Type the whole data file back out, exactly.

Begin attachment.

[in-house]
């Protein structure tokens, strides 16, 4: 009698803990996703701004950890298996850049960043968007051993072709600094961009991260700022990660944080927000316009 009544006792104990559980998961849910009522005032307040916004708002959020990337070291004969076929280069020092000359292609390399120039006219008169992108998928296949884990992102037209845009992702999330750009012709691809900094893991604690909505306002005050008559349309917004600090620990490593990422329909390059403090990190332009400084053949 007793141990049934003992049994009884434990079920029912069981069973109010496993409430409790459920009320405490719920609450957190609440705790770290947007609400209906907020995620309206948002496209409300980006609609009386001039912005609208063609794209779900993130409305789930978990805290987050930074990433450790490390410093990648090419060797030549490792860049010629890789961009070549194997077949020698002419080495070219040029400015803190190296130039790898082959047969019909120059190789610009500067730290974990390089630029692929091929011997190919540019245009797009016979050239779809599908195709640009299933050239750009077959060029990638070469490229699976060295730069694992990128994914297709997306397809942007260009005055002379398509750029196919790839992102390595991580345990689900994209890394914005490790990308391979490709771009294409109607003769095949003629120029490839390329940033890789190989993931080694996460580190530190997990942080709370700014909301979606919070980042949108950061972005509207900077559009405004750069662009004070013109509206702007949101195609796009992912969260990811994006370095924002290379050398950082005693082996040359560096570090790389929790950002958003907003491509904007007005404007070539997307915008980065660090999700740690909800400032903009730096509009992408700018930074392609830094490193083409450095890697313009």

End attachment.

[in-house]
């Protein structure tokens, strides 16, 4: 009698803990996703701004950890298996850049960043968007051993072709600094961009991260700022990660944080927000316009 009544006792104990559980998961849910009522005032307040916004708002959020990337070291004969076929280069020092000359292609390399120039006219008169992108998928296949884990992102037209845009992702999330750009012709691809900094893991604690909505306002005050008559349309917004600090620990490593990422329909390059403090990190332009400084053949 007793141990049934003992049994009884434990079920029912069981069973109010496993409430409790459920009320405490719920609450957190609440705790770290947007609400209906907020995620309206948002496209409300980006609609009386001039912005609208063609794209779900993130409305789930978990805290987050930074990433450790490390410093990648090419060797030549490792860049010629890789961009070549194997077949020698002419080495070219040029400015803190190296130039790898082959047969019909120059190789610009500067730290974990390089630029692929091929011997190919540019245009797009016979050239779809599908195709640009299933050239750009077959060029990638070469490229699976060295730069694992990128994914297709997306397809942007260009005055002379398509750029196919790839992102390595991580345990689900994209890394914005490790990308391979490709771009294409109607003769095949003629120029490839390329940033890789190989993931080694996460580190530190997990942080709370700014909301979606919070980042949108950061972005509207900077559009405004750069662009004070013109509206702007949101195609796009992912969260990811994006370095924002290379050398950082005693082996040359560096570090790389929790950002958003907003491509904007007005404007070539997307915008980065660090999700740690909800400032903009730096509009992408700018930074392609830094490193083409450095890697313009």